Back in my playing days we needed the first couple of games in order to bring our match fitness up to the mark. But in these days of more intense training, fitness is not the problem. There is a worrying lack of basic skills like handling and tackling.
I have seen several Welsh and English games on television and have been amazed at the number of mistakes being made. The arrival of professionalism means that everyone is much bigger and, in certain cases, much quicker than they were in the old days. But the general skill level does not seem to be as high as it was.
The Cardiff coach, Lyn Howells, counted 16 unforced errors in their first game against Newport. That's a shocking statistic. Players can be forgiven if they start flagging before the end of the early games but not when they show such a lack of command of the fundamental skills. Obviously, the absence of all the top players on international duty is going to mean a lowering of standards, but surely not to the extent we have seen so far.
This should be a time when every player tries to take advantage of his first-team opportunities so that he enhances his value to the squad before the stars return. But there has not been much evidence that they are busting a gut to do so. No matter how big and strong you are, games are not going to be won unless the errors are kept to a minimum.
I was up at Harlequins during the week and they were doing heavy contact work in training because of the number of tackles they had missed in the previous game. They looked absolutely knackered. They'd forgotten the old saying - you either do it properly during the game or get flogged to death in training. It's much easier to get it right in the game.
Retaining possession is more important than ever because defences are so well organised that you have to keep the ball while you probe for the gaps. And when the gaps appear you need the skill to take immediate advantage.
Not that the defences have been all that efficient. I have been shocked at how easily some of them have been cut wide open. Llanelli's fell apart last weekend to give Swansea two tries. The first was from a missed tackle and the second was caused by a centre drifting too much and leaving a huge gap.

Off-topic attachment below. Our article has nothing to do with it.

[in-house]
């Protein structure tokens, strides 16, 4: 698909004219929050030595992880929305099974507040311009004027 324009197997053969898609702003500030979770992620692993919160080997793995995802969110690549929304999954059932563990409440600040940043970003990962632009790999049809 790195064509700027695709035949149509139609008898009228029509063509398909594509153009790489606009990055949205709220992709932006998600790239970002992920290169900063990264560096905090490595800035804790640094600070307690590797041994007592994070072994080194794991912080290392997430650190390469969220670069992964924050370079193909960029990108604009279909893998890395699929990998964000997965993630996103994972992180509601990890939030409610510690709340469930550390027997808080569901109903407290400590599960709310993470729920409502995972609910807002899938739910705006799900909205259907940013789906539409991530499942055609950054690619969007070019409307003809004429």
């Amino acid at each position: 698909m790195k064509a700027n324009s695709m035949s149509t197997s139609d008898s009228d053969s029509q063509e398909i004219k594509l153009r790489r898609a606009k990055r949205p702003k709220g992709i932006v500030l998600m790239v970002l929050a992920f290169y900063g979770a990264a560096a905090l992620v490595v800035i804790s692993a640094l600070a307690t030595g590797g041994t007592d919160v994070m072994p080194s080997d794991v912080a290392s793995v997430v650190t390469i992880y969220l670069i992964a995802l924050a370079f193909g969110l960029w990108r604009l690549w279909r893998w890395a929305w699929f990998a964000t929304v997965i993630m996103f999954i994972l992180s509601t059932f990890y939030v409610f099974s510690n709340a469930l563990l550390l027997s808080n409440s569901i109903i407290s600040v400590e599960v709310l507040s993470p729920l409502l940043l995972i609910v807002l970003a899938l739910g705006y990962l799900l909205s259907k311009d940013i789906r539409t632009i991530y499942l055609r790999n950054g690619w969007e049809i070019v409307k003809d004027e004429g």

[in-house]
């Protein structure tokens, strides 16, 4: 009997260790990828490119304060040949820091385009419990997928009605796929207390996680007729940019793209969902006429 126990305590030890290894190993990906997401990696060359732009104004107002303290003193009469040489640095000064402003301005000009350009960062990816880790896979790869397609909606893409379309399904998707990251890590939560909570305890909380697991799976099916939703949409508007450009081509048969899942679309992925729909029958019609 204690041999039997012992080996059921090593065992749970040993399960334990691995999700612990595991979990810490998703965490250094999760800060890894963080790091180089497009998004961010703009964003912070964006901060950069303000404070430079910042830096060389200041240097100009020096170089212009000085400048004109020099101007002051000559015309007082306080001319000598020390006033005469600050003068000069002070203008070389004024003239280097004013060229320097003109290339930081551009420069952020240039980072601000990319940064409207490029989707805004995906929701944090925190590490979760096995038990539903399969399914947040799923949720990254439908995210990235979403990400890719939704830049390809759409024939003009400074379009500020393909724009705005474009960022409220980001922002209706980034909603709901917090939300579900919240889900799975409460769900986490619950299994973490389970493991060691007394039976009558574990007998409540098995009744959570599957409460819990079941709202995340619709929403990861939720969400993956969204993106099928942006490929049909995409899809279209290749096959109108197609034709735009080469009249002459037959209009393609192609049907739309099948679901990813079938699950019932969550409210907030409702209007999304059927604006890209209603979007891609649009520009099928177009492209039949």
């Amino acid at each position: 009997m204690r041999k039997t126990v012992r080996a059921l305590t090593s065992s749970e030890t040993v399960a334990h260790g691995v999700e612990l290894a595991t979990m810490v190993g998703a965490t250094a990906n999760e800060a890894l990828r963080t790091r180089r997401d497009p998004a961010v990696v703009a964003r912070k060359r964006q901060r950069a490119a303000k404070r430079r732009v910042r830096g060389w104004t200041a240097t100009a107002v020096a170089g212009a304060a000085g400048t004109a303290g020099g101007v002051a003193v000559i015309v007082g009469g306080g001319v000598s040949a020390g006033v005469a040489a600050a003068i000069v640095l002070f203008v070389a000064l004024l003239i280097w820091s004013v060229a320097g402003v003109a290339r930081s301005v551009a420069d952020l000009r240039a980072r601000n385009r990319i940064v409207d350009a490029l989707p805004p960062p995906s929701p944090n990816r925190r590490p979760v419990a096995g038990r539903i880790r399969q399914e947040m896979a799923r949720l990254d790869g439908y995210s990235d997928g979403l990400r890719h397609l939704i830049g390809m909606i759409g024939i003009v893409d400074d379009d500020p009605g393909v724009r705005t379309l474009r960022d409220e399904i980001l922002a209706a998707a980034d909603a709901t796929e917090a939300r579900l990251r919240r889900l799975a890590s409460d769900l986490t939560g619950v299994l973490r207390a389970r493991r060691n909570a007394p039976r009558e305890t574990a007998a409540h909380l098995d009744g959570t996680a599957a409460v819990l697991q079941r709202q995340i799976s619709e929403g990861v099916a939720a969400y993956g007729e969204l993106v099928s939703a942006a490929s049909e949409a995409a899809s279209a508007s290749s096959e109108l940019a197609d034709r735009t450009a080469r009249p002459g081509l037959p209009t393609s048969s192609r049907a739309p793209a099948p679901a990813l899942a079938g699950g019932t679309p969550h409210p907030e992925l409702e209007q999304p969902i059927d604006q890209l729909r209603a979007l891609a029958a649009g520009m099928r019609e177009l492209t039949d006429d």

Mistakes do not come more basic than that. Lack of communication is usually at the root of most defensive lapses. Backs tend to push forward too early in the drift defence and leave gaps on their inside shoulder that can easily be punished.
If they can't get this right after a long bout of pre-season training, you wonder if they ever will. It is scary to think that the players we have been watching are the next rank down from the international players. It is not enough to wait for the World Cup to be over. Clubs have got to take a long hard look at what is happening now and start demanding higher standards.
I had hoped to see some up-and-coming players taking this opportunity to grab the limelight but I have seen only one up to now. Mind you, he makes up for a lot. The Cardiff full-back Rhys Williams is an outstanding prospect and looks capable of quickly fulfilling all the promise he showed recently for Wales Under-19s. He has searing pace and hurtles through gaps almost before they appear.
He can beat people on the outside, which is a great talent, and he shows all the ability you despair of seeing among our youngsters. Wales have taken him to Portugal with the World Cup training squad and it is an honour he richly deserves.
If the Welsh are worried about one thing at the moment it is lack of pace among their backs. Williams has arrived too late for this World Cup, of course, but he is going to be a very valuable player in the future. No matter what home country they can play for, I hope that a few more can catch our eye during the next few weeks. In the standards we have seen so far this season, they will never get a better chance.Reuse content